The problem isn't so much the integrity of the science coming out of NOAA changing for the better or worse with a change from the Department of Commerce to the Department of the Interior. The problem with NOAA's science of late has been this silly notion that we must collaborate regardless of whether the collaborators have completely opposing viewpoints and end goals.
Yes, yes, tell all the young ones to collaborate throughout life, but do tell them that when they come face to face with someone diametrically opposed to their viewpoint and goals that conflict will occur and that they shouldn't always collaborate to solve the conflict. People win and lose everyday in this world, so break the news to little one today before they watch too much soccer and think ties are the norm.
Imagine if the world would have "collaborated" with Hitler. I realize that this may seem like I am about to compare someone to Hitler, but I am not (just missed my shot at being a Fox News contributor with that backtrack). The proverbial hen doesn't collaborate with the fox over entrance into the hen house. Thus, it never came as a surprise to me that when NOAA is "collaborating" with the Bonneville Power Administration and the U.S. Army Corps of Engineers that the "science" NOAA would produce for the Biop would be thrown out of any rational thinking court room.
The goal of the Bonneville Power Administration is to sell power to rate payers. The goal of the Army Corps of Engineers is to manipulate rivers for various reasons including commerce. Those probably aren't the over worded stated missions of those two organizations that some committee over thought, but essentially those are the goals of those two agencies. NOAA essentially "enriches life through science," or something vague like that with some piece about the protection of natural resources. Anyway, the point is, you take two organizations whose existence depends on hydroelectric dams (whether that is really the truth, it is the reality they operate under) and you force the enriching science folks at NOAA to "collaborate" with them, naturally the salmon and the science are going to get the short shrift and be watered down.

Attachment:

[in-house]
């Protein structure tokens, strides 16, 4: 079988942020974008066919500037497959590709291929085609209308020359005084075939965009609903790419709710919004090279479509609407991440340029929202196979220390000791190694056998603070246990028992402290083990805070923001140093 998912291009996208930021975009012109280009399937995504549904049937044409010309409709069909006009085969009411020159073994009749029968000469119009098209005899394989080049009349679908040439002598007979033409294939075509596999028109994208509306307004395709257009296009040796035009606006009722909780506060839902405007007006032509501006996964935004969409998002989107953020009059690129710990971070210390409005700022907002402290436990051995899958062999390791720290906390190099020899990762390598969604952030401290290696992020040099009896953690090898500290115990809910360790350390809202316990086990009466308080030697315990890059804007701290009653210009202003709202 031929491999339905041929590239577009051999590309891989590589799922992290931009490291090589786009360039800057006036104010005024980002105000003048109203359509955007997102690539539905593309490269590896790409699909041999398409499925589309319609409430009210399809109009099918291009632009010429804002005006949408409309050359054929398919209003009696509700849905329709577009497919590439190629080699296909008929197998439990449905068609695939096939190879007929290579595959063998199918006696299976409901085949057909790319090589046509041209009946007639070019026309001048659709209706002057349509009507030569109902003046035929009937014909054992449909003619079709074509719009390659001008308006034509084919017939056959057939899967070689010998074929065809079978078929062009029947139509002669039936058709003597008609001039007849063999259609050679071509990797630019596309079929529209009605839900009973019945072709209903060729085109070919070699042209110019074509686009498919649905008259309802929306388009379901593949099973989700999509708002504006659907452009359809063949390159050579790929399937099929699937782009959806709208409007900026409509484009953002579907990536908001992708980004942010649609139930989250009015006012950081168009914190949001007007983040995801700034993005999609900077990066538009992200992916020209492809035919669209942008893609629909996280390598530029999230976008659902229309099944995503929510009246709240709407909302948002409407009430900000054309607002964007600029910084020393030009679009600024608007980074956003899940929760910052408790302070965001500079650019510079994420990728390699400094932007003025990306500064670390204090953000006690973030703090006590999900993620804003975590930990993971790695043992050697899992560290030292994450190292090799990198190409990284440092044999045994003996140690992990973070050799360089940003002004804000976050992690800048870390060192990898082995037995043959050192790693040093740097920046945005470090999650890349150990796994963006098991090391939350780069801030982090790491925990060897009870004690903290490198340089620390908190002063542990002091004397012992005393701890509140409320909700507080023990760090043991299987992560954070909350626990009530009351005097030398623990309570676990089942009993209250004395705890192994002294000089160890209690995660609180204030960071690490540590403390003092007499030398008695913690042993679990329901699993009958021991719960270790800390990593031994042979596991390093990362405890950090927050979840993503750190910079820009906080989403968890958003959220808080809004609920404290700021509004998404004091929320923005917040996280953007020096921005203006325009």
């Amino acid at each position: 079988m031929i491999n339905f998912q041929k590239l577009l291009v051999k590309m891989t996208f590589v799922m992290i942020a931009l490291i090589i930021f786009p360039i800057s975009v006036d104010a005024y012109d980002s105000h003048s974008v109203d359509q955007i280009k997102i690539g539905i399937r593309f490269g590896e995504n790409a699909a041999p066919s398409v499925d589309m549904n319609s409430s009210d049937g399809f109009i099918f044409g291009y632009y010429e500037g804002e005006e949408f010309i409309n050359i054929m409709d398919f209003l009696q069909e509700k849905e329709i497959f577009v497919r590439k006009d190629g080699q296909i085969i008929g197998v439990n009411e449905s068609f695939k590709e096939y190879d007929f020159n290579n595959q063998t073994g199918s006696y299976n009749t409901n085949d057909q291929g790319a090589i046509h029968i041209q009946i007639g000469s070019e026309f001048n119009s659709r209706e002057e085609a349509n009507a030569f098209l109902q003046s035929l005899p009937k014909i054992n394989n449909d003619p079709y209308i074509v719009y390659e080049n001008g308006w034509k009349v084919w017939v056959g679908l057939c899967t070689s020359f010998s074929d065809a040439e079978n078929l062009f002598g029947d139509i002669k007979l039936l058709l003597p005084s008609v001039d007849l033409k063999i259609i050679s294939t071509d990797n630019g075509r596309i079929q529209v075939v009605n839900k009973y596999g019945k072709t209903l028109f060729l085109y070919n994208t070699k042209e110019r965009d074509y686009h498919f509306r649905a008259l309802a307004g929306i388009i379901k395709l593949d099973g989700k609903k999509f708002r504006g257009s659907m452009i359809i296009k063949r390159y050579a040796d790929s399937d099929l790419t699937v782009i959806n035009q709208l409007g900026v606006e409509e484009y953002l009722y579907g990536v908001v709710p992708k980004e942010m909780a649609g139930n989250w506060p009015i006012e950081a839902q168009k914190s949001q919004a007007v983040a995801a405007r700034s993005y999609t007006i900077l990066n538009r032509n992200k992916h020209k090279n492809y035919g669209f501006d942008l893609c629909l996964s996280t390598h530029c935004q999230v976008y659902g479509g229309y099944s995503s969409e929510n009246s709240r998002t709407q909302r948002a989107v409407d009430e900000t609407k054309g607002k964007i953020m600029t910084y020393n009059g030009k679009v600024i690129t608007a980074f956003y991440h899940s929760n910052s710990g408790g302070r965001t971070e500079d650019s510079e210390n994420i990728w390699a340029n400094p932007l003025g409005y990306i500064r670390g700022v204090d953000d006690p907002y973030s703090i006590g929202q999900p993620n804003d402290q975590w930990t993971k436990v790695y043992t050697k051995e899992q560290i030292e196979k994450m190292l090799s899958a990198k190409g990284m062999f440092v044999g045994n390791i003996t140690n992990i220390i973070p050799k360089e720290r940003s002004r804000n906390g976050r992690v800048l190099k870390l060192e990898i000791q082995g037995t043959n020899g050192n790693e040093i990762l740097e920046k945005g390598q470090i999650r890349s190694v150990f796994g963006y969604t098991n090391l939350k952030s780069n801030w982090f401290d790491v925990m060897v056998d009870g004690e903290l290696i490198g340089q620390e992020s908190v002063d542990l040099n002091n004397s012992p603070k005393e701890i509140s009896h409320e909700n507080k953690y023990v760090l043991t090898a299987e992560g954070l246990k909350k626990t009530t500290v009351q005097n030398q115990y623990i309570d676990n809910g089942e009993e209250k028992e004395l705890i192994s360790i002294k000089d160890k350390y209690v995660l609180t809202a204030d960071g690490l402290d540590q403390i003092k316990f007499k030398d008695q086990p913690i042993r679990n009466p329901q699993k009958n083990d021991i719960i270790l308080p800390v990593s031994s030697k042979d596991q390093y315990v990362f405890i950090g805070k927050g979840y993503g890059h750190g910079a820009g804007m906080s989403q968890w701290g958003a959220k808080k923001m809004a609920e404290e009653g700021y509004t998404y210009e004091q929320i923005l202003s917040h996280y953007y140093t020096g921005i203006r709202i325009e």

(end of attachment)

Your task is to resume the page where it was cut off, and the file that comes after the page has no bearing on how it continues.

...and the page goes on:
If you move NOAA over to Interior, does that mean they don't have to collaborate with the foxes manipulating the hen's (salmon) home? If so, then we have made some progress. Then we might get back to actual science pointing out that the survival of Snake River basin salmon is only possible with the breaching of the four lower Snake River dams, just as the scientists from the US Fish and Wildlife Service said and just as some super majority of the fisheries scientists in the Pacific Northwest have repeatedly said over and over and over again while the BPA spends billions of your money on programs to treat the minor symptoms of salmon and steelhead extinction while holding the source of the problem harmless. And while the Corps of Engineers sells the public or at least convinces themselves that hundreds of millions of your money should be spent to continue to maintain bad dams that don't control floods, kill millions of fish and will cause flooding of their own without the creation of higher levees and dredging until 2074 or whatever year it was to "ensure" the town of Lewiston doesn't look like the Ninth Ward a few days after Katrina.